By C.B. Anfinsen, M.L. Anson, John T. Edsall, Frederic M. Richards (Eds.)
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Extra resources for Advances in Protein Chemistry, Vol. 20
Taking into consideration that thrombosthenin is present in ten times higher concentration than the contractile proteins in undifferentiated cells, such as those described by Hoffmann-Berling (1956), it is not astonishing that, in the latter case also, no evidence for any such structures has been detected. This of course leads to the questions as to the state in which these last mentioned proteins, as well as thrornbosthenin, are present within the cell. Let us recall that thrombosthenin is distinctly more soluble than muscle actomyosin, although it is still insoluble within the so-called physiological range of ionic strength.
1878). Arch. Physiol. Norm. 5, 692. Heilbrunn, L. V. (1961). In “The Functions of the Blood” (R. G. Macfarlane and A. H. T. ), p. 283. Blackwell, Oxford. Hellem, A. J. (1960). Scand. J . Lab. Clin. Invest. 12, Suppl. Hoffmann-Berlmg, H. (1954). Biochim. Biophys. Acta 14, 182. Hoffmann-Berling, H. (1956). Biochim. Biophys. Acta 19, 453. Hoffmann-Berling, H. (1960). I n “Comparative Biochemistry” (M. Florkin and H. S. ), Vol. 11, p. 341. Academic Press, New York. Hoffmann-Berling, H. (1961). Ergeb.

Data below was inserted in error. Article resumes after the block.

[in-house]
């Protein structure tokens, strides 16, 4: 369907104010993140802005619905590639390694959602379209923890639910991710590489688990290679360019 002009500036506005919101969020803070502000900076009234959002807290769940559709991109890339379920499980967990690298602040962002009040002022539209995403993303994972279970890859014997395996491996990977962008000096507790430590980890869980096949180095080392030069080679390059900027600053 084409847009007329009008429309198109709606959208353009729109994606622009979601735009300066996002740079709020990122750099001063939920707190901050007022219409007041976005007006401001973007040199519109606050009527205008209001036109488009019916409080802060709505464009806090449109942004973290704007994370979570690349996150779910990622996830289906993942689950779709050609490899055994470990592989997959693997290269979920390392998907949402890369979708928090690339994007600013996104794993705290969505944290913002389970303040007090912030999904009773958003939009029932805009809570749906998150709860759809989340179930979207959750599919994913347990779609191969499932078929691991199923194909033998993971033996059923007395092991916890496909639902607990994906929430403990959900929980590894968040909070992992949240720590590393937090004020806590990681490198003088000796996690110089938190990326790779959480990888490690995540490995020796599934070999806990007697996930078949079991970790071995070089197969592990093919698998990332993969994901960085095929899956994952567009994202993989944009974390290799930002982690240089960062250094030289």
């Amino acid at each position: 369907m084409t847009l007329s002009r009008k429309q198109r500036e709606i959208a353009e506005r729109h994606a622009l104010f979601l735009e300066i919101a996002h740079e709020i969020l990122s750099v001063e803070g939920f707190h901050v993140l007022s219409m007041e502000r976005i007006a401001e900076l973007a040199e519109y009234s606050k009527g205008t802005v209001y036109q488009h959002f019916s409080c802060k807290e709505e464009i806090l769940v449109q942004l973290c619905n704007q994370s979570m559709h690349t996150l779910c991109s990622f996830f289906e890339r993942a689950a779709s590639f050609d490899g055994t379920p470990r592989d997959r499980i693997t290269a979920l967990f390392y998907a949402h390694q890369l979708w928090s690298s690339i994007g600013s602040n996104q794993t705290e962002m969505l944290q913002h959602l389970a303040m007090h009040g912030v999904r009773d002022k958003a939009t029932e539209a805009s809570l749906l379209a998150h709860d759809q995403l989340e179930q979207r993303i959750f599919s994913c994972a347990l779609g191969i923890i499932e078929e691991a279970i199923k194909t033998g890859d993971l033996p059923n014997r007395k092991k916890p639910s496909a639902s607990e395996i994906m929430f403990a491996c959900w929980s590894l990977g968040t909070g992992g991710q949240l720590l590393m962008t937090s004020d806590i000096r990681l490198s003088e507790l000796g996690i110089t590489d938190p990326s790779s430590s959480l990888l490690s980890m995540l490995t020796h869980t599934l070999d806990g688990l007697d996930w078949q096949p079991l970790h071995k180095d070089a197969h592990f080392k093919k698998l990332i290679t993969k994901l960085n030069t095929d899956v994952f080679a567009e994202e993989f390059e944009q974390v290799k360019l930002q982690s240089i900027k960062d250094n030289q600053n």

Contraction and elongation of this structure is then explained in terms of the more or less pronounced interdigitation of the actin and myosin moieties. This implies that even exteiisive contraction of the muscle is possible without a corresponding shortening of the myosin or actin fibers, respectively. On a molecular level the actin strands slide along the myosin chains (Huxley and Niedergerke, 1954; Huxley and Hanson, 1954; Huxley, 1963). This process must be due to the cyclic formation and breaking of weak bonds between the two constituents of the contractile complex.